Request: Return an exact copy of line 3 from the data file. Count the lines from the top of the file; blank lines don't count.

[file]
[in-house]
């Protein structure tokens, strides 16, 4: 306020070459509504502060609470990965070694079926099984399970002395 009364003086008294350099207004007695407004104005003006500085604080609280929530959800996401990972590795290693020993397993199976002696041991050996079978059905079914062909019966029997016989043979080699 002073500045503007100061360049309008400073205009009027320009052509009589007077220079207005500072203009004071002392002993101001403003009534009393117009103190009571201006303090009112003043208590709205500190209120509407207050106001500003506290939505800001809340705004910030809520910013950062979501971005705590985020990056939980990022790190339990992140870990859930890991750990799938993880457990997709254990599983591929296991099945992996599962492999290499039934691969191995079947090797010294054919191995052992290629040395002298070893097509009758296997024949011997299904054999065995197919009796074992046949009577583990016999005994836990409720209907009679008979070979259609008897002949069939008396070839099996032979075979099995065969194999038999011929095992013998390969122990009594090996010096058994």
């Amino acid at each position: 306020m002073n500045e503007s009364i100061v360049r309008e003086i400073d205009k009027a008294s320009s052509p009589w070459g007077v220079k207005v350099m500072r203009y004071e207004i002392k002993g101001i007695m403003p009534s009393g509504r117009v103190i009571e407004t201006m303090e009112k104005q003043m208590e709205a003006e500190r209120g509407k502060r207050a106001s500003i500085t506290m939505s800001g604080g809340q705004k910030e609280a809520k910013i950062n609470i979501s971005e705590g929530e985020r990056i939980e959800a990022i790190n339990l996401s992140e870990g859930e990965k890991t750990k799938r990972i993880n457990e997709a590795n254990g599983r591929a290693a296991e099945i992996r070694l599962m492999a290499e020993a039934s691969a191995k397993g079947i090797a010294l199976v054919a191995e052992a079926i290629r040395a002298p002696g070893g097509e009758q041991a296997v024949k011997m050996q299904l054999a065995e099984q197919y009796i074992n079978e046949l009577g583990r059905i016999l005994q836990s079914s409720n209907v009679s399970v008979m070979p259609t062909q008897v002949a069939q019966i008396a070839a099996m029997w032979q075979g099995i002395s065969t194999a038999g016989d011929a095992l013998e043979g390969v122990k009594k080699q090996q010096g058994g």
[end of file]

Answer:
């Amino acid at each position: 306020m002073n500045e503007s009364i100061v360049r309008e003086i400073d205009k009027a008294s320009s052509p009589w070459g007077v220079k207005v350099m500072r203009y004071e207004i002392k002993g101001i007695m403003p009534s009393g509504r117009v103190i009571e407004t201006m303090e009112k104005q003043m208590e709205a003006e500190r209120g509407k502060r207050a106001s500003i500085t506290m939505s800001g604080g809340q705004k910030e609280a809520k910013i950062n609470i979501s971005e705590g929530e985020r990056i939980e959800a990022i790190n339990l996401s992140e870990g859930e990965k890991t750990k799938r990972i993880n457990e997709a590795n254990g599983r591929a290693a296991e099945i992996r070694l599962m492999a290499e020993a039934s691969a191995k397993g079947i090797a010294l199976v054919a191995e052992a079926i290629r040395a002298p002696g070893g097509e009758q041991a296997v024949k011997m050996q299904l054999a065995e099984q197919y009796i074992n079978e046949l009577g583990r059905i016999l005994q836990s079914s409720n209907v009679s399970v008979m070979p259609t062909q008897v002949a069939q019966i008396a070839a099996m029997w032979q075979g099995i002395s065969t194999a038999g016989d011929a095992l013998e043979g390969v122990k009594k080699q090996q010096g058994g």